Dear Dr Ren,
My boyfriend and I got married two years ago, and even at our wedding (yes, at the ceremony) people started asking about when we were going to start our family.
I have sisters who have luckily produced grandchildren for my mother, but Colin is an only child. Well, you can imagine. Every family event is peppered with thinly veiled (or not) suggestions about how full our lives would be if only . . .
Then there was some research that said gays made bad parents and Mumsy backed off for a while, but apparently our friends didn’t get that memo.
Look, we’re happy we’ve won the right to marry, and to adopt, and to have access to surrogates, et cetera, but the pressure is getting to be a bit much. Even our gay friends are sorting themselves into parent and non-parent groups. It’s all just so . . . heterosexual!
I don’t expect you to solve a whole social issue, Dr Ren, but could you at least help us with something to say to end the questions, or maybe how to feel a little less . . .
Dear Under Pressure,
I wondered how long it would take for a question like this to arrive. If you talk to some older grooms, they’ll get all pensive, recalling the years of struggle for any recognition at all of gay rights. And they may be impatient with you for complaining about a problem they could never have imagined being within their grasp when they were young enough to parent.
We have now won sufficient equality (at least in this area) that we must endure the discomfort of heteronormative expectations of marriage. You know: first comes love, then comes marriage, then comes Colin with a baby carriage. We didn’t like it when we didn’t have the choice, and it isn’t a whole lot more comfortable when choice is taken away on the other side!
I’m right behind you, UP. Just as we cheer that we can be like everybody else, everybody else expects us to be just like they are. Phooey.
As to that study that got you off the hook with Colin’s mom, it was done by Mark Regnerus from the University of Texas, a researcher in the areas of sexual behaviour, religion and family. It hit the headlines because it upended all previous findings that kids with gay parents were actually a little better adjusted, especially regarding independent thinking and trusting they could talk openly with their parents. And guess what? Upon closer inspection, the research was severely flawed, his bias transparent, and Regnerus soon went down in academic flames. But you needn’t tell Mom.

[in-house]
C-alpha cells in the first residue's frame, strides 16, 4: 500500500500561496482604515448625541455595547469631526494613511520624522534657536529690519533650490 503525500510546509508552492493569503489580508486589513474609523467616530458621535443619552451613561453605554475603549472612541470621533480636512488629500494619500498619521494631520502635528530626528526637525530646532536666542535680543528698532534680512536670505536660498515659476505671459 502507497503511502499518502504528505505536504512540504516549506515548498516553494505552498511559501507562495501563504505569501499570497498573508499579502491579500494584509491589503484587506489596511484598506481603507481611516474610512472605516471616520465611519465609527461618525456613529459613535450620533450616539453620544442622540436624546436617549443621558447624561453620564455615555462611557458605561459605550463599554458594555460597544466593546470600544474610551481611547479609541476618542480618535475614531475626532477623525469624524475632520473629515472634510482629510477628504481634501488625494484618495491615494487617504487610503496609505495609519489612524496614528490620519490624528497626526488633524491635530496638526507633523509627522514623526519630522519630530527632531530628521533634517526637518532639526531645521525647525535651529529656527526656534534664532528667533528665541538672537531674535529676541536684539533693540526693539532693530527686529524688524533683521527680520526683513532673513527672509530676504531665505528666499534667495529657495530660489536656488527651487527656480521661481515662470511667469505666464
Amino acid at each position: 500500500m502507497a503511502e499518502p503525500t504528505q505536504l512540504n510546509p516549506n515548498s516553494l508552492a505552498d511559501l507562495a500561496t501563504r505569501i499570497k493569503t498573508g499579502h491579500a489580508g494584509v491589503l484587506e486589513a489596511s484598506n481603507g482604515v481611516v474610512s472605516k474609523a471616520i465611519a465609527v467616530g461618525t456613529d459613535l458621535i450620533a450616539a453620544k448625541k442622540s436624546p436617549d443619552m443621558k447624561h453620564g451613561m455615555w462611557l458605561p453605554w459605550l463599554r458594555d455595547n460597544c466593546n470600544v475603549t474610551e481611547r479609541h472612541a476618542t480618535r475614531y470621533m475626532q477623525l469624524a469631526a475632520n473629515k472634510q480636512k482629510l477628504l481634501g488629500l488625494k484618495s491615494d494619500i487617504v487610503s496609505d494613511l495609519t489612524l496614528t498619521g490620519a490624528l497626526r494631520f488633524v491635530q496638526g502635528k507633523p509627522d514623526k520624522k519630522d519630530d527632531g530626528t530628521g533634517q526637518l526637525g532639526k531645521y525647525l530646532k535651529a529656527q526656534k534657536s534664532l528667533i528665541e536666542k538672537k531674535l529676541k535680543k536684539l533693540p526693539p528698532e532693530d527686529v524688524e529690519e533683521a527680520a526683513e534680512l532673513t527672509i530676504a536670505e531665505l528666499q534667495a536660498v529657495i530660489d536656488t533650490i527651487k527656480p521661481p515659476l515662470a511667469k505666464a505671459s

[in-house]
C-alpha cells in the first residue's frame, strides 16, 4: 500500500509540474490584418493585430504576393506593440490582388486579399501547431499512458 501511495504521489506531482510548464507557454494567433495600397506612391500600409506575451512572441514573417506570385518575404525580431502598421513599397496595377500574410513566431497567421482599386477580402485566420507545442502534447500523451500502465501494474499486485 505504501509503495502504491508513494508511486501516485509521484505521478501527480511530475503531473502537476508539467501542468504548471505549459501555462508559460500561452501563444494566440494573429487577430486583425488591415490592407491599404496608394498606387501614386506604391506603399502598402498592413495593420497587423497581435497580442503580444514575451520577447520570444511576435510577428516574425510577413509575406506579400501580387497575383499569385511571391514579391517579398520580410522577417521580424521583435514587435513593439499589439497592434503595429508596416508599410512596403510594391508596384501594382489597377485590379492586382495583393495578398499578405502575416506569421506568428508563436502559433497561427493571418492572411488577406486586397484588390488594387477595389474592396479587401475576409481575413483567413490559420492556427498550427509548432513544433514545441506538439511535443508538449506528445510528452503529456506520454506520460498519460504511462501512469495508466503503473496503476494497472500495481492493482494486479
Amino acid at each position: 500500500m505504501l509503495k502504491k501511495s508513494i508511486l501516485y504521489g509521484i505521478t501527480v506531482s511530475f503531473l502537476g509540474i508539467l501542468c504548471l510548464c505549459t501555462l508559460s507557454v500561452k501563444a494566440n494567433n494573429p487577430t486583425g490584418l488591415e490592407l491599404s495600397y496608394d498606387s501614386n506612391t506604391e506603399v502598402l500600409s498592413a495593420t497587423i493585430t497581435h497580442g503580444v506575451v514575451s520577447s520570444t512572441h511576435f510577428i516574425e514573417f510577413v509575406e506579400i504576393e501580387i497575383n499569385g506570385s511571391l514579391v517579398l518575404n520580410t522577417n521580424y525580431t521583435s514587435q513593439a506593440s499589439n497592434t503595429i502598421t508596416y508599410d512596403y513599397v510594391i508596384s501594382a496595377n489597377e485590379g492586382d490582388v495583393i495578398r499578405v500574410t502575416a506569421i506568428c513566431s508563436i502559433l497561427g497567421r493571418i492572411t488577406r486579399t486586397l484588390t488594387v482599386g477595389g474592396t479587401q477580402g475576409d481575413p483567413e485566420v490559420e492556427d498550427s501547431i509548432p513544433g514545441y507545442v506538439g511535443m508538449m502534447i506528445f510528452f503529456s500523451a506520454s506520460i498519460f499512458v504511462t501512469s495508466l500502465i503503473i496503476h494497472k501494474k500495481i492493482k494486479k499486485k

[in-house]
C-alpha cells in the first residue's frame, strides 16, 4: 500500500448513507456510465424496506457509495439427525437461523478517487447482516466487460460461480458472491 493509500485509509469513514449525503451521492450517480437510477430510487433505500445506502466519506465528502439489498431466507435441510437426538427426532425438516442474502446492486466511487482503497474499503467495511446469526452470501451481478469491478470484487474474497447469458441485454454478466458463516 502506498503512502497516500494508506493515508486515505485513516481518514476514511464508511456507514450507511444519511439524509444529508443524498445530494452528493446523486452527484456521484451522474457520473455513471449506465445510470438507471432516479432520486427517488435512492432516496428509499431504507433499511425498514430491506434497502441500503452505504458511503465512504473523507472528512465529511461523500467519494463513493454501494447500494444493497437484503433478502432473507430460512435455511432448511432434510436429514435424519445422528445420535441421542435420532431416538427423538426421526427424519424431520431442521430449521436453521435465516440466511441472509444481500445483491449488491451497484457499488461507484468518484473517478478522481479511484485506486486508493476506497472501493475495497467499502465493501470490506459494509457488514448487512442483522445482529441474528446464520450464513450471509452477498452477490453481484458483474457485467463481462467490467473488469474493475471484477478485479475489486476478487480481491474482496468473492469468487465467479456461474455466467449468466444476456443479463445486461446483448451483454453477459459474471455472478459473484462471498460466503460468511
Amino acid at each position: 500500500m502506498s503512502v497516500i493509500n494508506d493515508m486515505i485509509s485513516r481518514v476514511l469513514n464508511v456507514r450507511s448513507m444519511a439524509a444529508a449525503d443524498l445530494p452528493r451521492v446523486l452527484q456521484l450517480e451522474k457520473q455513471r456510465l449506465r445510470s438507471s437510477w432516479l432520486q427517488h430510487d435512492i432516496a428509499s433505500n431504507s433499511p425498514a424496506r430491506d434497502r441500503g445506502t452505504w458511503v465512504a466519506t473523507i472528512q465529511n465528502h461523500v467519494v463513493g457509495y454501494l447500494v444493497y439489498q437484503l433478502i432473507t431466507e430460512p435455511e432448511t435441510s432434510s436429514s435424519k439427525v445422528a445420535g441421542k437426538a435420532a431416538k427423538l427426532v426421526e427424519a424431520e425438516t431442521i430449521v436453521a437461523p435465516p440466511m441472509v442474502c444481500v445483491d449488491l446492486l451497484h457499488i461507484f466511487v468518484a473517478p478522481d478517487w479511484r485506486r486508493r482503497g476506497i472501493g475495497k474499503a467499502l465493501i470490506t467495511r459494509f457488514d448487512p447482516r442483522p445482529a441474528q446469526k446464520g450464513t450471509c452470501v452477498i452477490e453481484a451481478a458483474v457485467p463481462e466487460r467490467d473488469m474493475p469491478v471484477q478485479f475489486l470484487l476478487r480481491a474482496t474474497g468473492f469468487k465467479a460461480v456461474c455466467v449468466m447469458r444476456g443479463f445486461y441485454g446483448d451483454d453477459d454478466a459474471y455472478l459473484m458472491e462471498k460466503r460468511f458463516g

Perhaps it would be helpful to consider the psychology behind why folks are so enthusiastic about you doing what they are doing, in this case becoming parents.
We all crave acceptance and inclusion. That’s why we root for our school/team/country/lifestyle. It’s why family and team spirit and even patriotism works. In its simplest form, it’s a good thing.
So when other gay newlyweds step bravely into parenting, they want and need supportive comrades. They want your vote of approval, to hear you say, “That’s such a grand idea that we’re considering it, too.” And when your straight family members are pushing you to have babies “just like them,” well, consider it their way of recognizing you as part of their group, not different. It’s really a paradigm shift for many of them, and they deserve our gratitude for this inclusion, annoying as it can sometimes be.
Taking this into account, it’s easier to bristle less when pressed with the well-intentioned, if irritating, kids question. You can always say, ”Oh, we’ve just gotten married. We want to honeymoon for a while before we start thinking about what comes next,” and deliver it with a saucy wink. When that one wears out, you can simply answer that you’ve considered parenting and decided against it. Period. You really needn’t explain your life choices to anyone.
Colin’s mother, however, deserves and requires some special regard. She longs for grandchildren to love and depends upon her only child to supply them. She needs to understand this is one problem Colin can’t fix for her. They’ll need to forgive each other for their mutual and individual disappointments. An honest and heartfelt conversation (or two), devoid of blame and guilt, would go far to resolving this unfinished business. A family counsellor may be helpful with this process.
It’s pretty fantastic that people who want to have children, regardless of orientation, can do so now. If only those people who don’t want to have children would stop doing so . . . but that’s a column for a different audience. At least we don’t have that burden!
We want, deserve and are winning the rights to marry and form families. With those rights comes the whole package of social mores, traditions and expectations. We get it all, bothersome bits included. Don’t sweat the small stuff. Focus on the big picture, on all the barriers we’ve downed and the opportunities now available to us. Cheer the choice we do have and go give your husband a kiss.